Calum Kerr, who you’ll most likely know as the chap who organises National Flash Fiction Day has a book out, a collection of flash fictions, ‘Lost Property‘. And to help him celebrate, here he is, chatting about being lonely and about National Flash Fiction Day.
Over to you, Calum…
I Wandered Lonely
Ask any writer and they will tell you that theirs is a lonely vocation. Words like ‘garret’, ‘attic’ and possibly ‘tower’ will be mentioned. Long hours of ‘staring at blankness waiting for their brains to bleed’ might also be mentioned.
But, guess what, although the moments of writing might be individual and alone, it turns out there is no need to be lonely. There are many other writers, doing the same thing as you, just waiting to share your pains, your frustrations, your joys and your delights.
This, of course, is not news. As far as I can tell, from my limited perspective, Facebook and Twitter are solely populated by writers. Certainly mine are, and that’s enough. On any given day I can read posts from people securing agents and publishers, stories and poems which have been published, accounts of writers block and rejection, tales of poor grammar spotted in the world, and of course many, many pictures of cats.
And these are not simply random individuals who happen to share a passion for words. There is a real sense of a community.
My personal contribution to formation of this community, and it came as something of a surprise when it happened, was the creation of National Flash-Fiction Day .
When I came up with the idea, back in the autumn of 2011, I was in touch with one or two people who identified themselves as flash-fiction writers, rather than belonging to any other form. But once I started spreading the word, they began to gather around the NFFD flame. They emailed with their details, to be added to the NFFD website, they signed up to the Facebook page or followed the Twitter account, and they added me as their ‘friend’.
Slowly, as the first NFFD approached, I realised that a synergistic reaction was taking place. It was not simply that I was meeting and befriending all of these people, but through the various activities of the day, they were becoming aware of each other, and joining up in projects and events.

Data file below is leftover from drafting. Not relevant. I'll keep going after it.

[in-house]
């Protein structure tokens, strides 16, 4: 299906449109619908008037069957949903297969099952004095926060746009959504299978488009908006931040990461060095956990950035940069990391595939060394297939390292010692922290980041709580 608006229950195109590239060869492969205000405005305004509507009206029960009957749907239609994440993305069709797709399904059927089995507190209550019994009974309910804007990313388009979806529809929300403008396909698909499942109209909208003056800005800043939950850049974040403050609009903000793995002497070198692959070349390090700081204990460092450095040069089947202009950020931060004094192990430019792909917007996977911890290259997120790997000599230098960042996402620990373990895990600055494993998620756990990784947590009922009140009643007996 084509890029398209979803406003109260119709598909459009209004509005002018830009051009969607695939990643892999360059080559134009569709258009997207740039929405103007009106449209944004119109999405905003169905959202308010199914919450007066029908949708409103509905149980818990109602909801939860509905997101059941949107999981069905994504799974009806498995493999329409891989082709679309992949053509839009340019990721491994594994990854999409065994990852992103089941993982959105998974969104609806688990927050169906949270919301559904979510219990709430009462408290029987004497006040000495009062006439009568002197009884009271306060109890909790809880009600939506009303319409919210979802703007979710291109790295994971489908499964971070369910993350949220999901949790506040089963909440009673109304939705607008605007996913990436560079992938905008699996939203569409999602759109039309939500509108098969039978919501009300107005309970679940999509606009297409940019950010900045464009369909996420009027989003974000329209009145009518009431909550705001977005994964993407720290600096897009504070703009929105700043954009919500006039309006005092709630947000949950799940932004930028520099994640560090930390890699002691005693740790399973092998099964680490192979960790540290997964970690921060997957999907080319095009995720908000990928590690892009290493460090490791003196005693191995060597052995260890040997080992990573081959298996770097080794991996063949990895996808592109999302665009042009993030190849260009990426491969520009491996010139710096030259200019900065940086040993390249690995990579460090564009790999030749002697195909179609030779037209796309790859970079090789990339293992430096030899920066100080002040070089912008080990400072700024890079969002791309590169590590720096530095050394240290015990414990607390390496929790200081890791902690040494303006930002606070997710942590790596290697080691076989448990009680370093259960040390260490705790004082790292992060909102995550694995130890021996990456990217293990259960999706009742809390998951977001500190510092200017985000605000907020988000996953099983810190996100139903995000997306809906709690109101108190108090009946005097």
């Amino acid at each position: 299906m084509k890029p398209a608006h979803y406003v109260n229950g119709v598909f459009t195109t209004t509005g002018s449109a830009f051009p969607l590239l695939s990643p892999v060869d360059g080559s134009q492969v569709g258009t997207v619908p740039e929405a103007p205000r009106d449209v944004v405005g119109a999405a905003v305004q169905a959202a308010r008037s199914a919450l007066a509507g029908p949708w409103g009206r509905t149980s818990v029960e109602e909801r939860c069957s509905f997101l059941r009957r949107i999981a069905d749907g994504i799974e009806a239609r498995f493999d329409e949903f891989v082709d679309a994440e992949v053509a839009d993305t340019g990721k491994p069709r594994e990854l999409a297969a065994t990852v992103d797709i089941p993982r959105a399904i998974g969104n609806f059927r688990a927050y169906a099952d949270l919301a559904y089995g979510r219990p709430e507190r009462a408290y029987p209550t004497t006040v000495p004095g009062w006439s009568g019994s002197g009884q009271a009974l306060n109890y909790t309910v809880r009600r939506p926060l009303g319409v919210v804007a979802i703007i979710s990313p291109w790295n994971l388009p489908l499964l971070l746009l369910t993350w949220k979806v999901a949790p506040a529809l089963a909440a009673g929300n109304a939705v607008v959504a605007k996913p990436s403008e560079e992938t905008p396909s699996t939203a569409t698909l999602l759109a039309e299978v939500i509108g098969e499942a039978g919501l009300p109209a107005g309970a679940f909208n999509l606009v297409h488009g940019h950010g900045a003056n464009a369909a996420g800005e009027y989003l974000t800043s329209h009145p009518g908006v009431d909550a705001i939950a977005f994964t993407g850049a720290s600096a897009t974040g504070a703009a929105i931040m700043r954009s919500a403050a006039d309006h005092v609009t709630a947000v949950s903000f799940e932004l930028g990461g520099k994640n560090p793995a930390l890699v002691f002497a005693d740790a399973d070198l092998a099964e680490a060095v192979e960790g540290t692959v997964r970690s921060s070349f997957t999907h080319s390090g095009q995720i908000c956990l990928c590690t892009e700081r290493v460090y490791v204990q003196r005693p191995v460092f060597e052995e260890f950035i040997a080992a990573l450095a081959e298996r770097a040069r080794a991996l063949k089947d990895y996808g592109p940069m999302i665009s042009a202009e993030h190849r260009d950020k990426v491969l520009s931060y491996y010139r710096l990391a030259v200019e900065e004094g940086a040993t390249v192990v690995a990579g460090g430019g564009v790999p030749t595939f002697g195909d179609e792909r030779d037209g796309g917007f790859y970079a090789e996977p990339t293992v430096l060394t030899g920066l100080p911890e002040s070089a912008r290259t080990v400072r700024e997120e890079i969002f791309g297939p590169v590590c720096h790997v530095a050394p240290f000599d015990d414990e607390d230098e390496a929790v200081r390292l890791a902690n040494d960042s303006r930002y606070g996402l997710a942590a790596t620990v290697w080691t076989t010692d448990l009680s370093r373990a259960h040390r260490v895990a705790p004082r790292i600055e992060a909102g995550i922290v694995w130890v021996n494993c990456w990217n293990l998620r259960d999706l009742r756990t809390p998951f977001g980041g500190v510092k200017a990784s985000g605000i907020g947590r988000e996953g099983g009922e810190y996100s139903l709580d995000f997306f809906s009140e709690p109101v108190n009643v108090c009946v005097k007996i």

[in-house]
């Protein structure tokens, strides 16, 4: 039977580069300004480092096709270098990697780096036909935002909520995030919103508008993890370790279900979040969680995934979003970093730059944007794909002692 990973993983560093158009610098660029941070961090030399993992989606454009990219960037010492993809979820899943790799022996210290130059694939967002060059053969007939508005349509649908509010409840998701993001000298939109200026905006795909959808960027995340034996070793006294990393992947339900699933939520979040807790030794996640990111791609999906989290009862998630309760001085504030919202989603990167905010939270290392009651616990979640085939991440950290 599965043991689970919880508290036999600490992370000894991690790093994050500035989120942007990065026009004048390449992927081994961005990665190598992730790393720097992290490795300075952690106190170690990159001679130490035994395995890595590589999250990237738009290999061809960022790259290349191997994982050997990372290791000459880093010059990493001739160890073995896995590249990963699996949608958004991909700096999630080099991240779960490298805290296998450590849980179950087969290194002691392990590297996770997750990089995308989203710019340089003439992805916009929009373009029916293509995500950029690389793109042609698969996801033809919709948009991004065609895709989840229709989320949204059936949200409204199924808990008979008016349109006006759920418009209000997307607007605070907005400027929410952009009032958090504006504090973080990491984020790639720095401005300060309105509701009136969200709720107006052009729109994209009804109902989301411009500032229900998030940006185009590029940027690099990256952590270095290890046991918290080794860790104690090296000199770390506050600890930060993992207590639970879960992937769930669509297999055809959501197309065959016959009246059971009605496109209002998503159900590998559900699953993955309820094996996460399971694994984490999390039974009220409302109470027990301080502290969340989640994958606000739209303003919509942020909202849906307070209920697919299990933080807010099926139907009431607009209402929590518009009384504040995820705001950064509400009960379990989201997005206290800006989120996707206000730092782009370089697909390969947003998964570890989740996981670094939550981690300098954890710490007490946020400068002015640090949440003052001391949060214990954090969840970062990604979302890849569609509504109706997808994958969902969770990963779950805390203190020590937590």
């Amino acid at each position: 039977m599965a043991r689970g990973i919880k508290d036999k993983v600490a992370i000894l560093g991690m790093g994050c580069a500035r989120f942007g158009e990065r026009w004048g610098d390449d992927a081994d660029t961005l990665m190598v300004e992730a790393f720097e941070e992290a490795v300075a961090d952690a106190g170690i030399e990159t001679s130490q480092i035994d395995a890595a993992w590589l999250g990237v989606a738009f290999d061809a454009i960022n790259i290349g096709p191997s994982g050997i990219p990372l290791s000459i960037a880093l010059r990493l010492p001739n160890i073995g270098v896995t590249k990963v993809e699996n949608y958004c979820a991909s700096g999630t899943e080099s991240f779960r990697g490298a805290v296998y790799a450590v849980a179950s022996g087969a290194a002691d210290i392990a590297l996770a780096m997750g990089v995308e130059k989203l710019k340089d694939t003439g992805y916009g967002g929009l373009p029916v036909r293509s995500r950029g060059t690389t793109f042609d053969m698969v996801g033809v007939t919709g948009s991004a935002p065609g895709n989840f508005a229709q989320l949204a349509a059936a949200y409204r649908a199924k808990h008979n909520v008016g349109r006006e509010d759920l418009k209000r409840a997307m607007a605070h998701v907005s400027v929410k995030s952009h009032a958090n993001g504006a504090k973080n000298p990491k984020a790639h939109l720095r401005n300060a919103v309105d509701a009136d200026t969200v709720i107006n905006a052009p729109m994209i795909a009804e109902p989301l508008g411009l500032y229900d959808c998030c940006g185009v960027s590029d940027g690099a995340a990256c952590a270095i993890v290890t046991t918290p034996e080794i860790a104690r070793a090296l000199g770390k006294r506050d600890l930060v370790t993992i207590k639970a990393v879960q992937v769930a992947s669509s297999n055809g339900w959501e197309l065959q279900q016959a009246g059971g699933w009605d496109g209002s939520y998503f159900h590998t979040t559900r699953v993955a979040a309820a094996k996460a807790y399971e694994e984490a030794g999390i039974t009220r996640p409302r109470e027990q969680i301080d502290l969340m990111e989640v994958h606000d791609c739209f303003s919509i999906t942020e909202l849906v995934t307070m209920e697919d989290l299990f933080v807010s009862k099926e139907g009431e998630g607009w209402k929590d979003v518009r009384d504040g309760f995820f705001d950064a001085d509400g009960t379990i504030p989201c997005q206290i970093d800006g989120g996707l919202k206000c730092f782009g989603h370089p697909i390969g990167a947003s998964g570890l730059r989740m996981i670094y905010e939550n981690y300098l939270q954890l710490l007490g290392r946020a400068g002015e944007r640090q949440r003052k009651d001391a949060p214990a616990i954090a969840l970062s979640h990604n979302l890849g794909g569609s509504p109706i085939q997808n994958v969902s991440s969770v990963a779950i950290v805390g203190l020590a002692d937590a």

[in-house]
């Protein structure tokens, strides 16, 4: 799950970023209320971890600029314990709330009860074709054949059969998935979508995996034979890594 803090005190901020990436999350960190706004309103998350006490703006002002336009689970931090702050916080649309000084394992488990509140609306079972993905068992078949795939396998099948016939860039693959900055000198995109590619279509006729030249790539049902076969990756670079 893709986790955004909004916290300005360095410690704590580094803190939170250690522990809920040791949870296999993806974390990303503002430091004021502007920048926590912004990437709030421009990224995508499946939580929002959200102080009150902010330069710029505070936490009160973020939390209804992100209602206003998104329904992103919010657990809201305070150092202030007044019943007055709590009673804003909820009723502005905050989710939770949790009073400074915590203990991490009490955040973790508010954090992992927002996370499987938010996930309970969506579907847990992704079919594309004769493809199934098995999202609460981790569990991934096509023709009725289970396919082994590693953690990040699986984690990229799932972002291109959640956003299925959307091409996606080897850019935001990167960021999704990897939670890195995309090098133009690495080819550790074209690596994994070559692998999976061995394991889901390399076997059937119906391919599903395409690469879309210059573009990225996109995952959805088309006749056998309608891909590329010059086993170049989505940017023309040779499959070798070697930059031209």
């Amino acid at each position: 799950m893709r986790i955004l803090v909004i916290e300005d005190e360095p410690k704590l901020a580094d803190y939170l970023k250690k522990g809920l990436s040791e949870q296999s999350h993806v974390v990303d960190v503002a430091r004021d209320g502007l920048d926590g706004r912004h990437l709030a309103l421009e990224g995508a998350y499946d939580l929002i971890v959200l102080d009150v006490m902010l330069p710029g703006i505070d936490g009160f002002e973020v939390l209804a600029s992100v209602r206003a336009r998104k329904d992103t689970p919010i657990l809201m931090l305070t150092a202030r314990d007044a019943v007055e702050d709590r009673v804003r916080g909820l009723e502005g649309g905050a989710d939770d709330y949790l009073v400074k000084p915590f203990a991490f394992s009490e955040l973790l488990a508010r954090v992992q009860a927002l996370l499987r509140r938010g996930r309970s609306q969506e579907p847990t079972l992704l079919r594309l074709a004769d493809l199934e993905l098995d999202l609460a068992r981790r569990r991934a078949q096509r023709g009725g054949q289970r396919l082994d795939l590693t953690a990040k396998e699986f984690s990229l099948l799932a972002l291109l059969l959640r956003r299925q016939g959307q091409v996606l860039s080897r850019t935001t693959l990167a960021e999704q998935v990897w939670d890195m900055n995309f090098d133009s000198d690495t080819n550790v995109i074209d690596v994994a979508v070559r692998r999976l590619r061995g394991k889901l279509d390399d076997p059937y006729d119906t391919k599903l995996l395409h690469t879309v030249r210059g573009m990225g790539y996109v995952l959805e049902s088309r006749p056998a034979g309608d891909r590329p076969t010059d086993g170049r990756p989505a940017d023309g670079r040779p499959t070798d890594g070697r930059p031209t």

Flash-fiction, defined under that particular term, is still a relatively new form, and as a result the practitioners were often isolated, working away at their tiny tales without being able to share their thoughts with many others. As NFFD approached, they started to notice the crowd which was gathering and I even received emails thanking me for bringing them together.
After that initial day, and on through NFFD2, the community has continued to grow, with more and more cross-fertilisation of ideas and projects, until we are reaching the stage where flash-fictioneers are becoming a community to rival that of poets or novelists. I am proud of the day and its output – events, competitions, journals, anthologies, etc. – but more than anything I am proud that I have been able to bring people together to share this activity which brings them such joy.
It doesn’t need to be a national ‘day’ to achieve this kind of cohesion. I have seen the same thing happen with other projects including Jo Bell’s Bugged, but this has been my contribution.
With the wonders of the web and social media (plus that thing where you actually meet up in the real world) it would seem that writers no longer need to be lonely alone.
And, in that spirit, here is a story which is kind of about being a writer.
“What time of night do you call this?”
“About half-ten. I’m going to write my story.”
“Where’s tonight’s set, then?”
“The capital of Outer Mongolia.”
“Why not? It has to be set somewhere.”
“I guess. Are you going to be using dialogue in it?”
“I don’t agree with using dialogue because it never truly captures the essence of speech.”
“Huh? What do you mean”
“We’re talking in complete sentences aren’t we?”
“So people don’t really do that?”
“You mean this is a story?”
“Of course it is. You’re writing it. You should know.”
“And you could say anything you want.”
“Do that one more time and you’ll be in a world of pain!”
“Because it’s just a cheap laugh. You could say anything you want. You could say ‘I like soap’. You could say ‘And then she left to join the circus’. You could even say ‘Impromptu massacres are not what this organisation is about, John.’”
“My name’s not John.”
“It doesn’t matter. You could say anything, but you just say ‘Bum’.”
“Bum! – Ow!”
“I warned you.”
“But it’s my story I can do with it what I like. It’s a woman’s prerogative.”
“Woman? You’re an invention. You don’t even exist never mind have a vagina.”
“And that doesn’t even make sense.”
“Screw it! It’s my story, I’ll do what I like.”
“What does all this have to do with Ulan Bator?”
“Well, you know what they say about little acorns?”
“Well, I’m hoping that if we talk long enough I’ll think of something to write about Ulan Bator.”
“Is it working?”
“Not so far.”
Calum Kerr is a writer, editor, lecturer and director of National Flash-Fiction Day in the UK. He lives in Southampton with his wife – the writer, Kath Kerr – their son and a menagerie of animals. His new collection of flash-fictions, Lost Property, is now available from Amazon, or direct from the publisher, Cinder House.